How Can An Older Mom Make New Friends?
A late-life mom asks for suggestions on how to make and find friends.
I’ve been trying to figure out why I don’t have any friends. But I can’t help but think that maybe it’s because I have a very “different” life.
I’m 50 and had a baby two years ago. My husband and I have been married for over twenty years. Late to the game, you could say, but not for lack of trying.
But here’s my problem: I can’t make one friend.
Even before I had a child, I only socialized with my husband. I get along great at work, but I’m kind of a loner there. For instance, at lunchtime, I feel socially inadequate; sometimes it feels like I’m still in high school.
Basically, I’m too tired to have anyone over to my house - it’s a mess. Between working and commuting and trying to keep my son happy, things are busy. Despite that, I’m very happy with where I am in my life.
But I can’t help but worry that I can’t make friends - the same goes for my husband. I don’t see my neighbors; it’s not that kind of neighborhood. Everyone is busy with their own lives.
We joke that that’s just the way it is, yet I’m concerned that my son won’t see any positive examples of friendships.
Do you have any suggestions about how I might be able to find or make friends? I feel that it’s possible that being an older mom puts off other (younger) mothers.
It’s understandable that you might feel out of sync with other moms who are likely much younger than you. Yet the fact is that increasingly, women are having children at older ages. It’s possible that if you look hard enough, you’ll probably find moms of all ages at school and on the playground.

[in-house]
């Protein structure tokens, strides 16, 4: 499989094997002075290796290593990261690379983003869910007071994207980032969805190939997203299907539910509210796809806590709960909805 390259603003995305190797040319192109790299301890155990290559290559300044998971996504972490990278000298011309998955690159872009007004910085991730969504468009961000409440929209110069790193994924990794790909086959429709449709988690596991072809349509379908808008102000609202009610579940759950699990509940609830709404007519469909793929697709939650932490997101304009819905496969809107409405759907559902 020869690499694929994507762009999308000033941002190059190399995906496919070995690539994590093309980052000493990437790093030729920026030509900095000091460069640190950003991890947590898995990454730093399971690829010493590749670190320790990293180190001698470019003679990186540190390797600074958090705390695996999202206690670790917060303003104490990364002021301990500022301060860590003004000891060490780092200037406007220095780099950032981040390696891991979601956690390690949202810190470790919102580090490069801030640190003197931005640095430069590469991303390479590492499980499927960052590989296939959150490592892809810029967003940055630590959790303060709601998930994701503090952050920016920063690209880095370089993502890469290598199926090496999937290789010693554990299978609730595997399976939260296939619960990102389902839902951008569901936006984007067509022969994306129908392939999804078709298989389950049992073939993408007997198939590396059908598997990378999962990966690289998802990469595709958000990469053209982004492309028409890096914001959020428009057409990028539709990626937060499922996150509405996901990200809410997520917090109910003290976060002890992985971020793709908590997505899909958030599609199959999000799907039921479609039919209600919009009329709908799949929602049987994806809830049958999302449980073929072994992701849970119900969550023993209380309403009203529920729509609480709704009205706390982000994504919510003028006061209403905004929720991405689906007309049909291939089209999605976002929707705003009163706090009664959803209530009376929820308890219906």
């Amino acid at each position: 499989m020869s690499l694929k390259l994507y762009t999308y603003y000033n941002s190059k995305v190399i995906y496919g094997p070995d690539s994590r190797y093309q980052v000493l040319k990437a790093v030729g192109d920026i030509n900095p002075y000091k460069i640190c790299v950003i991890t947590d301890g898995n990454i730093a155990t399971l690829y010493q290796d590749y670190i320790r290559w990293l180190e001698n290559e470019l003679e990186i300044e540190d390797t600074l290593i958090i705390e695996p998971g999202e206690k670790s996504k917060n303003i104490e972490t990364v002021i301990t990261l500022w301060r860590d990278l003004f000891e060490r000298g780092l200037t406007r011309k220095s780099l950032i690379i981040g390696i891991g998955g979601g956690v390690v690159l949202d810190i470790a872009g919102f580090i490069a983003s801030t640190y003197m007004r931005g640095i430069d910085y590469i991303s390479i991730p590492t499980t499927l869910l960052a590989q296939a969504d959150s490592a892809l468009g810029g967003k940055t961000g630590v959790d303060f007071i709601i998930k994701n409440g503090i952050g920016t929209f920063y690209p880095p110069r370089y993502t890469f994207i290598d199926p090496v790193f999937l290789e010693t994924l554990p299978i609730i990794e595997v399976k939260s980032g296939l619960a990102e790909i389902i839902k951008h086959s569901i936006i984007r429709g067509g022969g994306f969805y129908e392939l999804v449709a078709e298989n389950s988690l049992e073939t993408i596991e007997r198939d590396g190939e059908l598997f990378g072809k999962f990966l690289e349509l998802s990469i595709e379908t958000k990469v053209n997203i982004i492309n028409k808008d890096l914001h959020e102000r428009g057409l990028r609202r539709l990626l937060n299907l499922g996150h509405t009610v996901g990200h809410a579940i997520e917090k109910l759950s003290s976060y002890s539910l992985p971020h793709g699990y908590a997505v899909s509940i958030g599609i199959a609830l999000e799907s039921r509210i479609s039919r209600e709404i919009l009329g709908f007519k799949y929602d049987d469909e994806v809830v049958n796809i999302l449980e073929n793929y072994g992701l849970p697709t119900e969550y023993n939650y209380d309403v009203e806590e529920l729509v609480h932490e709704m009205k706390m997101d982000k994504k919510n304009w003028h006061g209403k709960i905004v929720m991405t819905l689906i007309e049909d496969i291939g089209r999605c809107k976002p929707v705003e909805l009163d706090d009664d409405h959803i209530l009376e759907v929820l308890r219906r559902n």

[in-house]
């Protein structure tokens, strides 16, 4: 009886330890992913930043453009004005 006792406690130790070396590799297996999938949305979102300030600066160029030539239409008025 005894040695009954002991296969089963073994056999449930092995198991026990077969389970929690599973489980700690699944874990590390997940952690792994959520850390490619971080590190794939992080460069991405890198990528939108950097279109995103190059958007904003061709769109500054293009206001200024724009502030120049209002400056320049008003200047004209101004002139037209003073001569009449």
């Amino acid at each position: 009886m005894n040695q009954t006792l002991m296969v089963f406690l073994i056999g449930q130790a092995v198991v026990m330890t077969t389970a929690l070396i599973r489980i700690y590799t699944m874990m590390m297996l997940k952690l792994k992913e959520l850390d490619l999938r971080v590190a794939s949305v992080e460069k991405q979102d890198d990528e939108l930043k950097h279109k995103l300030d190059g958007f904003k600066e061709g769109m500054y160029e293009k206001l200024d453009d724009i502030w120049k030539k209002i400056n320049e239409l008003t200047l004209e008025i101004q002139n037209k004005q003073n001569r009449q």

Friendships “click” because two people find they have things in common—even though they may also have many differences. Although someone may be chronologically younger than you, the common experience of raising a first child may be a more important connection, one that can bridge age discrepancies if there is an ease of communication between both of you.
Realistically, this has to very busy time for you as you juggle motherhood and your career. We suspect you don’t have much free time right now, but if you’re truly anxious to make new friendships, you must set aside time to work at it.
Some things you might want to think about:
Do you belong to any groups or organizations where you might meet other women? Even joining a gym that you attend regularly can get you out of the house, and put you out among other women who might be friend-worthy. Perhaps you can arrange for your husband to watch your son one or two evenings each week so you can enjoy some “me” time.
Do you have any special hobbies, talents, or interests that you would like to pursue? You could check whether the focus of any existing Meetup.com groups in your community resonates with your interests. You might even start a group of “Late Life Moms.”
You’re right that it’s important to develop a support network around you - especially before you need one. You didn’t explain why you have had long-standing problems making friends, but if this is a problem that has persisted over time, you may want to speak to a counselor to gain insight into the barriers standing in your way.
Hope this is helpful.
Irene and Sheryl
If you are truly desirous of making new friendships, you must put in the effort and work at it.
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